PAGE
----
Building Trust for the Success of Diversity, Equity and Inclusion

April 27, 2023

People standing in a circle with hands stacked in the center of the circle.
When trust is strong, people can come together to collaborate, plan and build a DEI-focused strategy.
Source: iStock
Sustainable DEI transformation requires a committed community who are empowered to openly reflect on their institution’s culture, policies and practices. However, the open information-sharing and critical reflection that underlies this type of transformation requires vulnerability—sometimes intense personal vulnerability—and is usually a radical shift from business as usual. Research suggests that knowledge and information-sharing, culture change and broader institutional innovation are mediated by trust. Therefore, trust should be considered a key element of effective and sustainable DEI transformation. But what is trust?

Trust Explained

Trust is an important antecedent for authentic connection, willful information-sharing and commitment to culture change and innovation (including for DEI). Scholars, including David Schoorman, Roger Mayer and James Davis, who are deeply involved in trust-related research, argue that trust is defined by integrity, benevolence and ability.

Importantly, Schoorman, Mayer and Davis emphasize that trust can be measured by a willingness to take risks. Thus, the level of risk (and therefore the level of trust) in a community might be assessed by the number of people who share sensitive, personal or experiential information with leadership. This type of information sharing is important in organizational trust literature. Some scholars have described trust in a professional setting as the extent to which stakeholders act in ways that suggest they believe they will not be exploited as a result of sharing their knowledge. Connecting this idea to DEI, stakeholders will not invest in risk-taking behaviors, like openly speaking about microaggressions in their department, without trust.

In short, trust can be interpreted as a willingness to be vulnerable because of a belief that it’s safe to do so—the individual or institution possesses integrity, benevolence and ability. Arguably, trust itself is an equity-issue, given safety as a precursor. This might seem incredibly intuitive, but it’s important evidence to have on hand. Resources are available to measure trust, such as validated surveys by Mayer and Mark B. Gavin or N. Gillespie.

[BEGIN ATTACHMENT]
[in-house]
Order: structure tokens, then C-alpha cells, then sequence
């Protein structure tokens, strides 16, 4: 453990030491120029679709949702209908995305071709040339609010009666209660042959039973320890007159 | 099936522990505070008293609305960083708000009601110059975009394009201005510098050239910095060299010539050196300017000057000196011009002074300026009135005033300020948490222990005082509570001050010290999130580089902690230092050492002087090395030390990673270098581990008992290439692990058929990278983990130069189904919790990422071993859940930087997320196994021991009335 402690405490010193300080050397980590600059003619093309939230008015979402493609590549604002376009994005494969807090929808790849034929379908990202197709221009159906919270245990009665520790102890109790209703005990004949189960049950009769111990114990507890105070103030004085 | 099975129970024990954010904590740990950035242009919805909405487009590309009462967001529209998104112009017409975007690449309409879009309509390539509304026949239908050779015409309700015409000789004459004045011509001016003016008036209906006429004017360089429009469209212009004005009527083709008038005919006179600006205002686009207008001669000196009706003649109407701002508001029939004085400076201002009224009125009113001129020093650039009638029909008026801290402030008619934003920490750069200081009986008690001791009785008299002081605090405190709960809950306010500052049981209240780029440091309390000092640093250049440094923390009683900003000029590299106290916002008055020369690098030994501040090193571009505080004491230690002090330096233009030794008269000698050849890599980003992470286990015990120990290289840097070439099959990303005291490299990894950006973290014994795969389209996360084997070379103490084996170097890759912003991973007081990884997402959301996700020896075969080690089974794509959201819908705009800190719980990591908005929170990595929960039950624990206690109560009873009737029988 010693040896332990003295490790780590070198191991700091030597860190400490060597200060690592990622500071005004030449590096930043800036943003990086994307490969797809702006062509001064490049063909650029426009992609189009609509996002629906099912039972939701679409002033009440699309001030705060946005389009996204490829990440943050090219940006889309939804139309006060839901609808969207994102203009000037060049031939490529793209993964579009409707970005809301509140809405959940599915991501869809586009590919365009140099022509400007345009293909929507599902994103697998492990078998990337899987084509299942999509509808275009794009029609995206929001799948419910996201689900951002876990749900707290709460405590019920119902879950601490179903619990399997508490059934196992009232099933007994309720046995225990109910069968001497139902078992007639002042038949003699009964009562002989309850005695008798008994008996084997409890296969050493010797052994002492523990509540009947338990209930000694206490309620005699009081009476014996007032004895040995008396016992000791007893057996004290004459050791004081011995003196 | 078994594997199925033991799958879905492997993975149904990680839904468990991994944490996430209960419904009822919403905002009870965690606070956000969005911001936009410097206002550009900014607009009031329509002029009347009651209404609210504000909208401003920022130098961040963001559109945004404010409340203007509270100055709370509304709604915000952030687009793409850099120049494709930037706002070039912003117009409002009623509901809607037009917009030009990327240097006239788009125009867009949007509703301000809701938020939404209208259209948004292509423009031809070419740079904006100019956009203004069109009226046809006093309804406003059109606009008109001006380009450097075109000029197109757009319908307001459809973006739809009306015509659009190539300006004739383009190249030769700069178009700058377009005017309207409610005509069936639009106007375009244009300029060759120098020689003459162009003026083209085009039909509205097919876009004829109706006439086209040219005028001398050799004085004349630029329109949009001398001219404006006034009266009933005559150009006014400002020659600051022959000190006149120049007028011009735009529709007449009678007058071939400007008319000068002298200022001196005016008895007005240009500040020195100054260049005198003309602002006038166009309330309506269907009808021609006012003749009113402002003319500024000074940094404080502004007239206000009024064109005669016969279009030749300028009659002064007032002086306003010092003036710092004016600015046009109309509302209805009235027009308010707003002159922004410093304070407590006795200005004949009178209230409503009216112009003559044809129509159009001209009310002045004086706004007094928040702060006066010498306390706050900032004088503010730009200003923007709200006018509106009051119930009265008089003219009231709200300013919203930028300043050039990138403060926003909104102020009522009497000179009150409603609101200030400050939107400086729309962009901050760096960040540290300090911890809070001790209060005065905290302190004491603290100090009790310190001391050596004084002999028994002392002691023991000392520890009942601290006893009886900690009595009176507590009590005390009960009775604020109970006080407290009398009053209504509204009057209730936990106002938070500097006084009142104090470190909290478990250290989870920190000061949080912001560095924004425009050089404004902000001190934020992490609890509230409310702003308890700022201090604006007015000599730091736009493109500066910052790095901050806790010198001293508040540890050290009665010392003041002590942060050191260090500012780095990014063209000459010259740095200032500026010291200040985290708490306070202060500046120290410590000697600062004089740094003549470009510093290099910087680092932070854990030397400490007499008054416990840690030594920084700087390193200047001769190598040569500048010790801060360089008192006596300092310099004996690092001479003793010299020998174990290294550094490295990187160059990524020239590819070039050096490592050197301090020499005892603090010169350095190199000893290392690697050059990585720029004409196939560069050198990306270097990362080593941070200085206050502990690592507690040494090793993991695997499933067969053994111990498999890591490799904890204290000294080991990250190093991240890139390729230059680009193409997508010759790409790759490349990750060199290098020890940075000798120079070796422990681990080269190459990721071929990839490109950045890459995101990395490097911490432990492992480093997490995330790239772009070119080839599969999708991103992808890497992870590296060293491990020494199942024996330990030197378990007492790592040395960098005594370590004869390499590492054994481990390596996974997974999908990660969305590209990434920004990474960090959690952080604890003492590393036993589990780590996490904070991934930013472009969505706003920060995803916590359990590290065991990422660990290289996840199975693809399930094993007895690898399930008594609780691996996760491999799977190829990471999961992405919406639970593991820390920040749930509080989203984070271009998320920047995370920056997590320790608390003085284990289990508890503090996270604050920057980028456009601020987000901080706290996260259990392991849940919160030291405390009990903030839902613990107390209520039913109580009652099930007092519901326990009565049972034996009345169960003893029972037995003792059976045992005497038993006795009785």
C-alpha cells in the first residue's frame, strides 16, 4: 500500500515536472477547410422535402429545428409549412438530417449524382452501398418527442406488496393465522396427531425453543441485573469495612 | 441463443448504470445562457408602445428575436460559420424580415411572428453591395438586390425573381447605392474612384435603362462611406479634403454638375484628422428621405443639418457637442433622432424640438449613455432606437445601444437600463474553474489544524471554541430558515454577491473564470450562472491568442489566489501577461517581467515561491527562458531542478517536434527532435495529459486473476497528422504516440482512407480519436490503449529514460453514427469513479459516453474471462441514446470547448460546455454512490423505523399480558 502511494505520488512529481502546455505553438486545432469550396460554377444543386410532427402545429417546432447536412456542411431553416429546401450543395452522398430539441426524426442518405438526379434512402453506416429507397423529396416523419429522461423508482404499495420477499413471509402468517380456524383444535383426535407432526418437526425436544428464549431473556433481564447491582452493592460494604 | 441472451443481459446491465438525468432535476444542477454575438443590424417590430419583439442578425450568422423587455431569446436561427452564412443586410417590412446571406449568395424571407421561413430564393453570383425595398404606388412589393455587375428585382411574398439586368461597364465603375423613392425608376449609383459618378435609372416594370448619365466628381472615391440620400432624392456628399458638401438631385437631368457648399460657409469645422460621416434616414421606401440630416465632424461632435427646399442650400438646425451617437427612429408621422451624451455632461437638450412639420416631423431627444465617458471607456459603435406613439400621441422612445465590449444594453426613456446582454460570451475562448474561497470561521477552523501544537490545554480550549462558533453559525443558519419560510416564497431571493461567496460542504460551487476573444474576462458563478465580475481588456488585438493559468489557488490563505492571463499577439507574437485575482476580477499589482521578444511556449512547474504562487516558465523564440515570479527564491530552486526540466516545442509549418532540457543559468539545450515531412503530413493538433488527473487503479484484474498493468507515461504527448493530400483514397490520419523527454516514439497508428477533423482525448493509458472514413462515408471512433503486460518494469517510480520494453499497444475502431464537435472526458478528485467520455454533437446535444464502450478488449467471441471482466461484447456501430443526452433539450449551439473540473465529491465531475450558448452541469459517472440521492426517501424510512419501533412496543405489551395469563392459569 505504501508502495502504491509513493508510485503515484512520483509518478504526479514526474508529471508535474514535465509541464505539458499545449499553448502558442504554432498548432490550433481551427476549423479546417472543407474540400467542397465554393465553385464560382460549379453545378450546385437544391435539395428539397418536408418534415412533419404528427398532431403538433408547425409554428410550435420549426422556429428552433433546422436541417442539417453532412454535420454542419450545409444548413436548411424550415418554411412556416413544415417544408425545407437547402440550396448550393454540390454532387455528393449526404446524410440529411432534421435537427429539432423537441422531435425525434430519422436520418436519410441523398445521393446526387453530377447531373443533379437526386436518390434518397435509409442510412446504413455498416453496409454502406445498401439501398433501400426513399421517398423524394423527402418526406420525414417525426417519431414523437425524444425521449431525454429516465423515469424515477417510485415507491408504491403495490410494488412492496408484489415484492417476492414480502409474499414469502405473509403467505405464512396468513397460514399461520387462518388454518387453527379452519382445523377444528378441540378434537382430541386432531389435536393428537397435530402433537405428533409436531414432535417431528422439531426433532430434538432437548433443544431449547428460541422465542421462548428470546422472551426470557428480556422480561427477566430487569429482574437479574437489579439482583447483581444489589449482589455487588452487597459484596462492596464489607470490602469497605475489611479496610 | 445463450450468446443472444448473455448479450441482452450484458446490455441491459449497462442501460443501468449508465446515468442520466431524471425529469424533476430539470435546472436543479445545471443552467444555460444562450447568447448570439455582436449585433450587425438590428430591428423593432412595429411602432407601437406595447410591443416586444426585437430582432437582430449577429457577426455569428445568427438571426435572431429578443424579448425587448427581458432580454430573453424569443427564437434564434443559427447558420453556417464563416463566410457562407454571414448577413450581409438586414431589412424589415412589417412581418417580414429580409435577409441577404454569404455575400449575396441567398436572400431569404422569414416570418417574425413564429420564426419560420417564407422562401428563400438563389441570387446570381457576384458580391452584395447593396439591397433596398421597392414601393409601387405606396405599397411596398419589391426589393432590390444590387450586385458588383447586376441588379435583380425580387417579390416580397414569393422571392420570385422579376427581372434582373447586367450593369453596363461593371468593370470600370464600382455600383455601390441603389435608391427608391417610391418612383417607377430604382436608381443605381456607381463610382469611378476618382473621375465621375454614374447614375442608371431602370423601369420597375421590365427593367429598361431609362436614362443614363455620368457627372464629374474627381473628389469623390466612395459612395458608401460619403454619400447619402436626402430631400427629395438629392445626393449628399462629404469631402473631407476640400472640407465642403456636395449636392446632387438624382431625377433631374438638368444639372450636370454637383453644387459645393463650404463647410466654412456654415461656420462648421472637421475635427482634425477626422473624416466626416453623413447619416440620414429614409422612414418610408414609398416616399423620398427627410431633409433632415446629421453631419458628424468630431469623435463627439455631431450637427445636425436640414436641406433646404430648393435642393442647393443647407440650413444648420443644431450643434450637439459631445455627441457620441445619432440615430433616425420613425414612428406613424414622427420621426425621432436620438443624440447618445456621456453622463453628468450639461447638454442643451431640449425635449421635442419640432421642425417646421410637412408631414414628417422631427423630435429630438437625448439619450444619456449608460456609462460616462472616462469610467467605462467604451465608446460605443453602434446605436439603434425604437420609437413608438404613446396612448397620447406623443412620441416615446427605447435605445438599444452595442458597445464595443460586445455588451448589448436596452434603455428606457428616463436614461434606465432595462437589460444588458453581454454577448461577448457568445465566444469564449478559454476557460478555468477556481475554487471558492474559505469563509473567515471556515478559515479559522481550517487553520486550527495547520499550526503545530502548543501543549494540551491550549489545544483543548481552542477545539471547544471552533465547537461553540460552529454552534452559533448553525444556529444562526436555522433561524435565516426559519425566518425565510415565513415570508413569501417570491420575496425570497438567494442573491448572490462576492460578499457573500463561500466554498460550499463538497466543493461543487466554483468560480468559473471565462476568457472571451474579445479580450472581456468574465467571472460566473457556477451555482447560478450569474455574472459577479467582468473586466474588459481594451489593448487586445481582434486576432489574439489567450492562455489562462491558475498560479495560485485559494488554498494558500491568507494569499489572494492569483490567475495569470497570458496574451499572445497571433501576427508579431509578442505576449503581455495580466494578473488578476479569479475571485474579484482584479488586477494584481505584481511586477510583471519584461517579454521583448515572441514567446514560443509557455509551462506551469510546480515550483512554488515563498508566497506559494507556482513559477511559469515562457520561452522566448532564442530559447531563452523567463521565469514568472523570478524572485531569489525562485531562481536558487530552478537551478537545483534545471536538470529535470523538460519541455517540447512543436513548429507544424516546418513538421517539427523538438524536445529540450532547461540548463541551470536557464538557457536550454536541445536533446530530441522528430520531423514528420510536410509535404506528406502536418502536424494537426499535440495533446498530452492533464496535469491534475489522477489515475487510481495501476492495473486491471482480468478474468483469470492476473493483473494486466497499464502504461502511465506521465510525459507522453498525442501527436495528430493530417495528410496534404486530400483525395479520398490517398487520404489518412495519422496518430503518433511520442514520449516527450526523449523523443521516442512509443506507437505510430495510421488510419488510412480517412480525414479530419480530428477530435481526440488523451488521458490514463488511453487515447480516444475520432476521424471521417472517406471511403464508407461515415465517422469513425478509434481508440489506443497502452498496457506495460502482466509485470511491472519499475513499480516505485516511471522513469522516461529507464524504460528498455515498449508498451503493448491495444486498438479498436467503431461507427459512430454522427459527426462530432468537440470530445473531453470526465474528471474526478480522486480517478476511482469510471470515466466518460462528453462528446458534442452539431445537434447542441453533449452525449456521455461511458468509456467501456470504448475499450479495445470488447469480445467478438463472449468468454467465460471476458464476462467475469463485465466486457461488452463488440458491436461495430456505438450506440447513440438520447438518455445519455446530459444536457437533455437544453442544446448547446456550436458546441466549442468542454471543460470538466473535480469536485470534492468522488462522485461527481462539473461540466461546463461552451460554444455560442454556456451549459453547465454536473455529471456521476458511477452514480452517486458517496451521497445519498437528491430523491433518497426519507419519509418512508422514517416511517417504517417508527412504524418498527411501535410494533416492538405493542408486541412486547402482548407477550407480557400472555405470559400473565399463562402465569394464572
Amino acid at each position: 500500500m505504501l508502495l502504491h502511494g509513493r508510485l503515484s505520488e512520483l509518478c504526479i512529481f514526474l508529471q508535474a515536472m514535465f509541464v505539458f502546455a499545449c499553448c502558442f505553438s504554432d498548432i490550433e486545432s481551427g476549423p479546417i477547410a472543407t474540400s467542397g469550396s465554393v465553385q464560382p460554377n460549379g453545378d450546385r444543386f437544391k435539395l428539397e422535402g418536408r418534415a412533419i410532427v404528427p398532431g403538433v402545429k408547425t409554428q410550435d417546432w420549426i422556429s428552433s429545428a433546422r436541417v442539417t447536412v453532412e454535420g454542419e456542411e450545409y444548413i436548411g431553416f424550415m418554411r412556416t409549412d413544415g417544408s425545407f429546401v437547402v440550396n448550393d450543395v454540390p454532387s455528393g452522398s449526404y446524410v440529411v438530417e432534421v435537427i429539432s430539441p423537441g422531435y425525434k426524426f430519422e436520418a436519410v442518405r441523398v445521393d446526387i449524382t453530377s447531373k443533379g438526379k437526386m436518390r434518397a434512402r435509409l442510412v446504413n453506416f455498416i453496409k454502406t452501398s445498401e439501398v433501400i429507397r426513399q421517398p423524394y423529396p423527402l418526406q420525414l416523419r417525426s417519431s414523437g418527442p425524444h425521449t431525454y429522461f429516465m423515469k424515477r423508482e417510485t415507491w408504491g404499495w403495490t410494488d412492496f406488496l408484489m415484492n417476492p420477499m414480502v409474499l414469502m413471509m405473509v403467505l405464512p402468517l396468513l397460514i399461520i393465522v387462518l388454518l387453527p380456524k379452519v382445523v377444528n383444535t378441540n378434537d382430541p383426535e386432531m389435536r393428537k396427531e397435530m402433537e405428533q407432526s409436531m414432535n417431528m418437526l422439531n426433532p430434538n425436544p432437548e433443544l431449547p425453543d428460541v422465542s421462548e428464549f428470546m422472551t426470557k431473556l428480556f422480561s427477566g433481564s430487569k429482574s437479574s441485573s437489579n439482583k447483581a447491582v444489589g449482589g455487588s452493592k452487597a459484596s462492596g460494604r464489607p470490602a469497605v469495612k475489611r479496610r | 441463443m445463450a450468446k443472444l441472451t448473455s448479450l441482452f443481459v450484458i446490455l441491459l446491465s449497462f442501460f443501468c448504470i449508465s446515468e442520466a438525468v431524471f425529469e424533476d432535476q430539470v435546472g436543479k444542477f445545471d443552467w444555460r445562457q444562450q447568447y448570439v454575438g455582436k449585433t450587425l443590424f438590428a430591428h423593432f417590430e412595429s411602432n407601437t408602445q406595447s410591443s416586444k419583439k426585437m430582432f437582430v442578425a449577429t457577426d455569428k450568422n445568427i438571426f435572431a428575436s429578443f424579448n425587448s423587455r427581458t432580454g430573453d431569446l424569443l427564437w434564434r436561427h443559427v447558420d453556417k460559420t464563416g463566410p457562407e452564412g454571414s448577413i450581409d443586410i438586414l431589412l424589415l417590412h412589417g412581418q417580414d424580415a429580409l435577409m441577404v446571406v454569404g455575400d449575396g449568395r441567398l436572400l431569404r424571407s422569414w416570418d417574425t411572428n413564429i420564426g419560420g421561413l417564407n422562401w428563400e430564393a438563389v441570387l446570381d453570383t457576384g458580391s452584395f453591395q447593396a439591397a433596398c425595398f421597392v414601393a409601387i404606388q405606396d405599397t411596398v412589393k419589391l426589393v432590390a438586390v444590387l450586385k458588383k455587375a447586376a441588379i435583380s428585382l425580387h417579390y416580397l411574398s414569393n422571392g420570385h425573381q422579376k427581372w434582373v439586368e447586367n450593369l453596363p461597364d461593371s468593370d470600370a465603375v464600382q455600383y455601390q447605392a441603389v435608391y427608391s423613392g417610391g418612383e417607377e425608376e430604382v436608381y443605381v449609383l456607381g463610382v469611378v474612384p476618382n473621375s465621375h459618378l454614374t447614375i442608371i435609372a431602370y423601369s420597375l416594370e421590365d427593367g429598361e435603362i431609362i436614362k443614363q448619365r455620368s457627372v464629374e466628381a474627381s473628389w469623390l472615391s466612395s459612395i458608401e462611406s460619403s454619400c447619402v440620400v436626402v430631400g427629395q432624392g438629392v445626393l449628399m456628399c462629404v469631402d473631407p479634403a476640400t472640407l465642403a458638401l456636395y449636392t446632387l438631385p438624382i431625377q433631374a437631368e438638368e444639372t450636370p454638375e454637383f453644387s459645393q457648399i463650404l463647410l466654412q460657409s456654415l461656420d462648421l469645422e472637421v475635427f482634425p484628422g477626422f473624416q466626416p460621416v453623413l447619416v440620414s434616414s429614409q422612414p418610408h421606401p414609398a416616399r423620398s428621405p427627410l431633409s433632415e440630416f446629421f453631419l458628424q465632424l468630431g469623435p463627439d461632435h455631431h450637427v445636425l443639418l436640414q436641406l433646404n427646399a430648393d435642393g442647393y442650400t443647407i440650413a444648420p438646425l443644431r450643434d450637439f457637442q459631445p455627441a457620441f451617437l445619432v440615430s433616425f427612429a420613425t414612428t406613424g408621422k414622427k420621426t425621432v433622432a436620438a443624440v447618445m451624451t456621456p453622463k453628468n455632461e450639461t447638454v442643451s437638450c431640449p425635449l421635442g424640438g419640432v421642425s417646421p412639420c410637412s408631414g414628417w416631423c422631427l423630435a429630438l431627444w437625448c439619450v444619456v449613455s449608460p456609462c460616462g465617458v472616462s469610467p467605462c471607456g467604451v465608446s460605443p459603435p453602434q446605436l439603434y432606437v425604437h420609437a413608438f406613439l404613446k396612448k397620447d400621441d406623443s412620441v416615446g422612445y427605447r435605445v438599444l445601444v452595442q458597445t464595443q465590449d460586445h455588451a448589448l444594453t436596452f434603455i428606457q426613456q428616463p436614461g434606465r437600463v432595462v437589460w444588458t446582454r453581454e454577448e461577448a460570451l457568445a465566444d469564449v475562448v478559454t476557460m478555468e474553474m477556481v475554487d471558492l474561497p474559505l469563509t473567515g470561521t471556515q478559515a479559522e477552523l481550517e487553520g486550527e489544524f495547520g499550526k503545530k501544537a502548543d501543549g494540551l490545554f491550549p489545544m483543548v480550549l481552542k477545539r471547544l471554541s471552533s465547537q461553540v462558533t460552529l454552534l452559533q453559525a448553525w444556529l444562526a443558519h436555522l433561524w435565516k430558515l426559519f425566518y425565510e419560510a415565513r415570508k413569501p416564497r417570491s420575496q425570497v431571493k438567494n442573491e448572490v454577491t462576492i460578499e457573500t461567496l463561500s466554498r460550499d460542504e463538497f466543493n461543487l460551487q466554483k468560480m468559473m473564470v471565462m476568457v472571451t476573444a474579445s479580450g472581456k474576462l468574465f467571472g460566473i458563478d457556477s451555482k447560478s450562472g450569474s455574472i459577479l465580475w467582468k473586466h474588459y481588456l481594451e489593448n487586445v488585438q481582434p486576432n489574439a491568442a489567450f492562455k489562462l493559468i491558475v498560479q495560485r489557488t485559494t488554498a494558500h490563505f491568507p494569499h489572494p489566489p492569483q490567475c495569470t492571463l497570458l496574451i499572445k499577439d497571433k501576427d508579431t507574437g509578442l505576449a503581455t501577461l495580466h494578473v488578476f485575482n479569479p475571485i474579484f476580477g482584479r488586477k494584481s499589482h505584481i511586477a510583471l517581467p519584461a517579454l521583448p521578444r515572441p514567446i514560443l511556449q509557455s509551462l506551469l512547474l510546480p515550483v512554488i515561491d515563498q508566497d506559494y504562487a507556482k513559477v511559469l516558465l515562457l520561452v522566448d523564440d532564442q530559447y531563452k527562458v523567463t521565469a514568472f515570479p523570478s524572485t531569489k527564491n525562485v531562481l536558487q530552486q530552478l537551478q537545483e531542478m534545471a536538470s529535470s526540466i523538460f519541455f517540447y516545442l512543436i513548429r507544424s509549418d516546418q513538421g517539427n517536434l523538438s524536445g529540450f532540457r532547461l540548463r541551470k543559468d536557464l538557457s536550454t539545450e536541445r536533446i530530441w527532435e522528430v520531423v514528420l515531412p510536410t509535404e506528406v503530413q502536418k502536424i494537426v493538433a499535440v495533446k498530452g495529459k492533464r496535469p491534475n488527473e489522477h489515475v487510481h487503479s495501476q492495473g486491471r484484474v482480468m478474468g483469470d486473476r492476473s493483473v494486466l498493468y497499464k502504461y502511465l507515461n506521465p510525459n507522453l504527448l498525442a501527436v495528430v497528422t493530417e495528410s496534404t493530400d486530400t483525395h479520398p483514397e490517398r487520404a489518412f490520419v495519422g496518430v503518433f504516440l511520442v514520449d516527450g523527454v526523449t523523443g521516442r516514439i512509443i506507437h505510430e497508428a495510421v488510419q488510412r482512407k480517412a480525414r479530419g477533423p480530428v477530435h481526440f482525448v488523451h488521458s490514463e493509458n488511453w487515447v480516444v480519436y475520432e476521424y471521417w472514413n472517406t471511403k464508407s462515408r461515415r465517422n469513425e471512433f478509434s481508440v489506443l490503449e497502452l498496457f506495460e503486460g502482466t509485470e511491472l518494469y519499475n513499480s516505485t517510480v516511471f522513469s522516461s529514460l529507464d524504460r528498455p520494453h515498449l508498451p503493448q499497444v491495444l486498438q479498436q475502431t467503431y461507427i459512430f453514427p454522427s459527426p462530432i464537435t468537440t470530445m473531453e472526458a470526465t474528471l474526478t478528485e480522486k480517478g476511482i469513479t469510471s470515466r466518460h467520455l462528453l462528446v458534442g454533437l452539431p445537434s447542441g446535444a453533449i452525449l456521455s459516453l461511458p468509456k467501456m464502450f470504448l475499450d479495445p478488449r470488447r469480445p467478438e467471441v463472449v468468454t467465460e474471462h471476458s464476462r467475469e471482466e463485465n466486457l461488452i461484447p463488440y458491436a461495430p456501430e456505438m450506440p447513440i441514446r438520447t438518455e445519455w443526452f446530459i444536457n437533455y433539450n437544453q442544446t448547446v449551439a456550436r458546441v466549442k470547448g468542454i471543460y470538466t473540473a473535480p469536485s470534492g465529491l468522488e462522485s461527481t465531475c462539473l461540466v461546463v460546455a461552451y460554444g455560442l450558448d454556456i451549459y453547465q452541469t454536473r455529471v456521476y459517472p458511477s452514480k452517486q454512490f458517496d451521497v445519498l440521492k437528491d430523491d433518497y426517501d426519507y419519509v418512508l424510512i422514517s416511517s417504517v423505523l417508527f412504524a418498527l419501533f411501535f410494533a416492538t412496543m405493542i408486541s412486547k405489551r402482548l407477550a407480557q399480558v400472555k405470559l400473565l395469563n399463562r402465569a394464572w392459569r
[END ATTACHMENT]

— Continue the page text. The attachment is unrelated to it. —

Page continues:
Two people sitting at computer screens and fist-bumping.
Working together as a community, is essential. When this is achieved partnership is strong and drives success.
Source: iStock

Given trust is reliant on trustors’ perceptions of integrity, benevolence and ability—and the extent to which trustors believe they can act with some level of vulnerability, without negative consequences—connecting with and engaging your community is foundational to promoting information sharing and collaboration. Foster trust in yourself and your institution according to each of the criteria:


Below are 3 requirements for building integrity:

  • Operate under a shared set of principles.
  •  Use community-accepted methods and processes.
  •  Maintain transparency in knowledge production, exchange and use.

Operate Under a Shared Set of Principles

Constructing and complying with agreed-upon principles, commitments or a code of conduct can foster psychological safety, and help trustors’ perception that your community shares the same values. If you are in a leadership position, it’s helpful to avoid strong advocacy for a particular outcome during this process and, instead, offer compelling evidence to guide your community toward more desirable outcomes. This allows you to be viewed as more neutral (so no group feels slighted), but still promote outcomes that are evidence-based, inclusive and forward-thinking. Furthermore, explore resources for navigating local politics and political sensitivities, particularly when it comes to DEI.

Use Community Accepted Methods and Processes